Even if the management capabilities of WLANs improve, you'll still benefit from specialized tools. Handheld wireless LAN analyzers provide the mobility technicians and engineers need to manage this kind of network environment. Most of these products have been on the market for a year or less, but they put a ton of power into your hands. Sure, you can cobble together some free tools to perform some of the same monitoring and troubleshooting tasks, but you'll save time with a more polished tool. Time is money.
Because it's a relatively new market, comparing these products isn't easy. One product might offer superior physical-layer spectrum analysis while another might have the best expert system, letting people in the field quickly identify problems. Two different tools for two different problems. Don't expect these tools to be a substitute for understanding WLANs. They're just tools. We've evaluated what we consider the primary functions, and weighted those functions to the needs of an enterprise with more than 50 APs (access points) in operation.
We asked four leading vendors of handheld WLAN analyzers for products that run on a PDA platform. All four--AirMagnet, Berkeley Varitronics Systems, Fluke Networks and Network Associates--submitted equipment. Although other sophisticated wireless-analysis tools, often priced at $20,000 or more, are available, most of them are generic radio-analysis tools. We picked tools capable of analyzing 802.11b WLAN traffic (handheld analyzers don't support 802.11a traffic yet). Our sweet spot: a sub-$5,000 device that technicians and WLAN design professionals can carry with them in the field, always ready for use. We tested the devices in several different environments and talked to managers of large WLANs to get a better feel for their needs.
When the microwaves cleared, AirMagnet earned our Editor's Choice award. A rapidly maturing offering, AirMagnet provides the best combination of analysis and diagnostic features. Furthermore, its smartly designed interface effectively exploits the strengths and overcomes some of the inherent weaknesses of the Pocket PC platform (which three of the four products use). If Layer 1 RF (radio frequency) analysis is your primary need, Berkeley Varitronics' Yellowjacket WLAN test receiver is the hands-down winner; it provides calibrated spectrum-analysis capabilities to resolve the toughest WLAN problems. Fluke's WaveRunner is a capable first-release offering and the only product we tested that runs under Linux, an attribute that has its pros and cons. Finally, if your main goal is high-layer protocol analysis in the palm of your hand, nothing beats Network Associates' Sniffer.
What Do You Want To Do Today?
To choose the right handheld WLAN analyzer, you must consider its intended use. Which layers of the network stack do you want to analyze? Who will be doing the analysis? If you aim to equip your Tier 1 field technicians, perhaps the same folks who handle your wiring infrastructure, you should match the device to those workers' knowledge and experience with RF and WLANs. In many cases, this means choosing a tool that captures and analyzes WLAN traffic and provides practical expert analysis in real time. These techs also could benefit from having a tool that helps them perform site surveys, troubleshoot connection and performance problems, and identify and locate rogue devices and network attacks or intrusions. All the products we tested can identify rogue devices, but beyond that base functionality, there are lots of differences.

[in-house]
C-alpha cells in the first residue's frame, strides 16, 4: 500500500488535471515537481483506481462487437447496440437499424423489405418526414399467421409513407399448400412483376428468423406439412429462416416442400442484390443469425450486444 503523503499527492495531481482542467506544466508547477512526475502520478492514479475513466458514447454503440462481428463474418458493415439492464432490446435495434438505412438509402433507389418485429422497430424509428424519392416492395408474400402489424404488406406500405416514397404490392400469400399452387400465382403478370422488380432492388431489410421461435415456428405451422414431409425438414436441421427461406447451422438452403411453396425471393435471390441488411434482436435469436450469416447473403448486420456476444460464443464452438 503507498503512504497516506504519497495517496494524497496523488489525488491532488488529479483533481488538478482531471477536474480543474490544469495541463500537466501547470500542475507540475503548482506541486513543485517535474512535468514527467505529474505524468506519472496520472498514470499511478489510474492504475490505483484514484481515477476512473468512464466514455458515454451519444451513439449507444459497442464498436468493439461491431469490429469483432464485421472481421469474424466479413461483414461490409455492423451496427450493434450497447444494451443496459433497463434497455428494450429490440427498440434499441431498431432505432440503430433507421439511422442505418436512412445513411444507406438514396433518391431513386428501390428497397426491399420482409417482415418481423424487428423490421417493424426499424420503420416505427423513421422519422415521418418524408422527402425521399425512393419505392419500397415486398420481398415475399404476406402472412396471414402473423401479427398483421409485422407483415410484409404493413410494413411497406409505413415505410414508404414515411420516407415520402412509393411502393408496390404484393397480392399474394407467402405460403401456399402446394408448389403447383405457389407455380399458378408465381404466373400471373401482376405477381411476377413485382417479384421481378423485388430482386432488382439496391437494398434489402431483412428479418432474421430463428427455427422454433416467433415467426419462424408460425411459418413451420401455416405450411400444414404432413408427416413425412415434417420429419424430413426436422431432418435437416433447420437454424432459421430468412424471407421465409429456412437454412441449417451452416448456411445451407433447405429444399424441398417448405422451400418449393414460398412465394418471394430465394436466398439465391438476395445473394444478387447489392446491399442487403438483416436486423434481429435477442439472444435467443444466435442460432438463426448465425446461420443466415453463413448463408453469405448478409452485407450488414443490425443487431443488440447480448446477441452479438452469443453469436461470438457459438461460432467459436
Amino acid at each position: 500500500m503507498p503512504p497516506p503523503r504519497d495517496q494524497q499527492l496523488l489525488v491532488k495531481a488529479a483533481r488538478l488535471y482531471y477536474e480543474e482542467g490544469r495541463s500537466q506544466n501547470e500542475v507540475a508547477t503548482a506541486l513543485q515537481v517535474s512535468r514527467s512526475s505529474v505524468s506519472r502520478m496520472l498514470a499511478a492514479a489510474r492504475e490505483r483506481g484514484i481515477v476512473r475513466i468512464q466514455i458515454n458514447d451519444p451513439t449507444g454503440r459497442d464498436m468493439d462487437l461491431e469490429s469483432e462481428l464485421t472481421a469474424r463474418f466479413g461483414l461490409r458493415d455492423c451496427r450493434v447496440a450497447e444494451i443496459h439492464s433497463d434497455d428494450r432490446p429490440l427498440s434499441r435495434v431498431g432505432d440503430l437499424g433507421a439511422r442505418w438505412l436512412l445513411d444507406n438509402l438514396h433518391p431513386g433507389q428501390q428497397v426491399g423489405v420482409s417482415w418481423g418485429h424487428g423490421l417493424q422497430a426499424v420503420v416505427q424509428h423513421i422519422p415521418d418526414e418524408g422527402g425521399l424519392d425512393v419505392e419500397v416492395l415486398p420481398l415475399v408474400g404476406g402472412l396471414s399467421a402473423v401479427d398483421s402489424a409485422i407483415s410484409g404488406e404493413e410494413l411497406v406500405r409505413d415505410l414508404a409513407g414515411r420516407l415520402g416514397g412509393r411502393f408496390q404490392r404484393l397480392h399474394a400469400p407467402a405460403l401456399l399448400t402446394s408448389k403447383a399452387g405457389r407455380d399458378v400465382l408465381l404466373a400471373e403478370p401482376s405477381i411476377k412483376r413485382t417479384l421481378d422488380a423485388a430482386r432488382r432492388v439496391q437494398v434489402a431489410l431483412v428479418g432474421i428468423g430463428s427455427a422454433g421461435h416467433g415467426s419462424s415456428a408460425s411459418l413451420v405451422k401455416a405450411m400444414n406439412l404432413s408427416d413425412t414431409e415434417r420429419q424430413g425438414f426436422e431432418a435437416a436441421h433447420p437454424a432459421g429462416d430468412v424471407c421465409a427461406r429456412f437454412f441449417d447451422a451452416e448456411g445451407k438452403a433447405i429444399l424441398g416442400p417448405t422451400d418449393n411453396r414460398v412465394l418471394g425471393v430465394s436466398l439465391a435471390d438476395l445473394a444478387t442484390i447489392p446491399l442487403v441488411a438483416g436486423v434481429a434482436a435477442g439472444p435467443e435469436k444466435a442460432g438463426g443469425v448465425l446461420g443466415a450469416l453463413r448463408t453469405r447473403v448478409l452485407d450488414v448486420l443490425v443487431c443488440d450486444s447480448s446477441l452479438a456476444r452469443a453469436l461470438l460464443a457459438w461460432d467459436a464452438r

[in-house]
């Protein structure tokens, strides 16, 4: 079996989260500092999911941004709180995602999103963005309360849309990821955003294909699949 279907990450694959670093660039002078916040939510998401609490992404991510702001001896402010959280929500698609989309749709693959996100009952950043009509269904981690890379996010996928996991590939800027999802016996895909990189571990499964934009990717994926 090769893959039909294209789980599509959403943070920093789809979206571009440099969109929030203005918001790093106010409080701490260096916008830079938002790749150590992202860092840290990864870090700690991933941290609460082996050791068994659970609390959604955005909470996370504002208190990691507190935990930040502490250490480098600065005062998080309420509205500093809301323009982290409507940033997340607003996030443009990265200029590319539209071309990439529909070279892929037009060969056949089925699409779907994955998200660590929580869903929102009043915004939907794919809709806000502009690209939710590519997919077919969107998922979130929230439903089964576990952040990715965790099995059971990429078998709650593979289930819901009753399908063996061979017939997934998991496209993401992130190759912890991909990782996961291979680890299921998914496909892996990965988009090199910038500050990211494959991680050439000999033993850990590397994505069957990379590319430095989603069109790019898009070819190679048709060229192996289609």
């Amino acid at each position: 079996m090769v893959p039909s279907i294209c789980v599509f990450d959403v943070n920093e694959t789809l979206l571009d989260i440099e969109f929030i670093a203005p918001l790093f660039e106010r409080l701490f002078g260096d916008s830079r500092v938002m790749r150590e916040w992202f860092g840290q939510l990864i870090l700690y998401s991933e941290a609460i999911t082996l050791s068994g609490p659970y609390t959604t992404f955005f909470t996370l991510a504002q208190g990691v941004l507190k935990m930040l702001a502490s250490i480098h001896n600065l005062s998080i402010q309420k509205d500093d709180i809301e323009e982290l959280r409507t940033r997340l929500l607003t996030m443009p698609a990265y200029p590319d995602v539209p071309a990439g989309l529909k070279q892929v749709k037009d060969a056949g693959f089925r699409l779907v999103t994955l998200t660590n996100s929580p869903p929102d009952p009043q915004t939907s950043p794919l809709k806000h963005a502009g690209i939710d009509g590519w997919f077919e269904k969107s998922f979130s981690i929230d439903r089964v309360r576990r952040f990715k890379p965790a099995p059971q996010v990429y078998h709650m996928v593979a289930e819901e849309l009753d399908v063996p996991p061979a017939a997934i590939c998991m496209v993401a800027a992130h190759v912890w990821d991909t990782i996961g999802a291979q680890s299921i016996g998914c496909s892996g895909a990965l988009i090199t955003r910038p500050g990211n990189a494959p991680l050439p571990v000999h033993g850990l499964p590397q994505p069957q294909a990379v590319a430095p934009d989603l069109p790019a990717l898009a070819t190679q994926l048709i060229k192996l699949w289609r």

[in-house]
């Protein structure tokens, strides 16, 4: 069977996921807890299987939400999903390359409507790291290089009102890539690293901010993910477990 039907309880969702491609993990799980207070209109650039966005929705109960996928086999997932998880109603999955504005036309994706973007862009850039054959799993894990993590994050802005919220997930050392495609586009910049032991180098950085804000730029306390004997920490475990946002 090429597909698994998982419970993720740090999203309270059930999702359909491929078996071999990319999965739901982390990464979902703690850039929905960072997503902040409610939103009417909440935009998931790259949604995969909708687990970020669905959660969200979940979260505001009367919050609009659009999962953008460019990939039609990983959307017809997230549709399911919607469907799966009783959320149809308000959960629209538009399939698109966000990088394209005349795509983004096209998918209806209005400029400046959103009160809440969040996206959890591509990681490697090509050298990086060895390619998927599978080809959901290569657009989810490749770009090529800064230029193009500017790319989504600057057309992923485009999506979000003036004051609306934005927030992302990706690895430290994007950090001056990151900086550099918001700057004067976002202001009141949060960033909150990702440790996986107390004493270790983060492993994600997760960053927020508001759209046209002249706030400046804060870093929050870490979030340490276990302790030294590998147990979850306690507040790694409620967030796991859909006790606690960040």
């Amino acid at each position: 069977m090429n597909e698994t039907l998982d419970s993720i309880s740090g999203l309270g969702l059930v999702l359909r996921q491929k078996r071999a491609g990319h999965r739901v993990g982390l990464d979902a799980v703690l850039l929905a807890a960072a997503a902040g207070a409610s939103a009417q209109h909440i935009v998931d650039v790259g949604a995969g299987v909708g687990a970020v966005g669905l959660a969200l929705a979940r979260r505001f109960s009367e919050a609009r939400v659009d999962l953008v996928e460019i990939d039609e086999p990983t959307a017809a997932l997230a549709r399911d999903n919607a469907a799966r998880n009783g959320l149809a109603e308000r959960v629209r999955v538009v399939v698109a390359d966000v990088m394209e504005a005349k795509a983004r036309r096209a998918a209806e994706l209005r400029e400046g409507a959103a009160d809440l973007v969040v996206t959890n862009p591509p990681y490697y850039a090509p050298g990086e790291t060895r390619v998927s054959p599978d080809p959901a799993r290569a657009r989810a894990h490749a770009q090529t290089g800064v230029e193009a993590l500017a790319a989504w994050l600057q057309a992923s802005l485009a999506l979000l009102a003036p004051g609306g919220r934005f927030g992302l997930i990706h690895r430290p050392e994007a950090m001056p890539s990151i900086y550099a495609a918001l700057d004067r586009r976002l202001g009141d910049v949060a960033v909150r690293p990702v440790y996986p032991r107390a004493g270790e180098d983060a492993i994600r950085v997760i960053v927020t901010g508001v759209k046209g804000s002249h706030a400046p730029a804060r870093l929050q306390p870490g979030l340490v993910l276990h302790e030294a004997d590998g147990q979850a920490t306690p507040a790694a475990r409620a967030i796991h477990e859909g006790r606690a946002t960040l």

If your needs are advanced, consider a more specialized tool. As RF-based communications systems grow, both in scope and usage, there is a greater need for precise tools that detect physical-layer abnormalities. Remember, these are unlicensed airwaves, so the sources of interference are many. The tool of choice for serious RF engineers is the spectrum analyzer. Sometimes, that's the only systematic way of identifying the source of WLAN performance problems, including those that may be caused by cordless phones or other unlicensed radio devices. While you can easily spend $20,000 on a capable spectrum analyzer, Berkeley lets you carry it in your hand, at a dramatically lower price. Using a spectrum analyzer requires significant RF training, but for enterprise WLANs that must meet four-nines availability, this is a cost you may need to absorb.
Other problems require in-depth, multilayer packet analysis. Often, the root of the problem rests with a client implementation or an application problem, not with the network. But history has taught us that users always blame the network first, so the burden of troubleshooting these problems often rests with the network staff.
One question you'll surely ask is whether a PDA is the right form factor for advanced troubleshooting. As with many applications, sometimes a PDA can be as much a limitation as a benefit. For example, the larger screen and higher resolution of a laptop computer make high-layer protocol analysis much more convenient. If you have a large LAN, you probably have a laptop-based tool anyway, so use it where you can. Furthermore, during our tests, we experienced occasional system lockups that necessitated a reboot. These products stress the capabilities of the underlying hardware and software platforms on which they operate. The painful truth is that handheld analyzers don't replace other tools; they supplement them.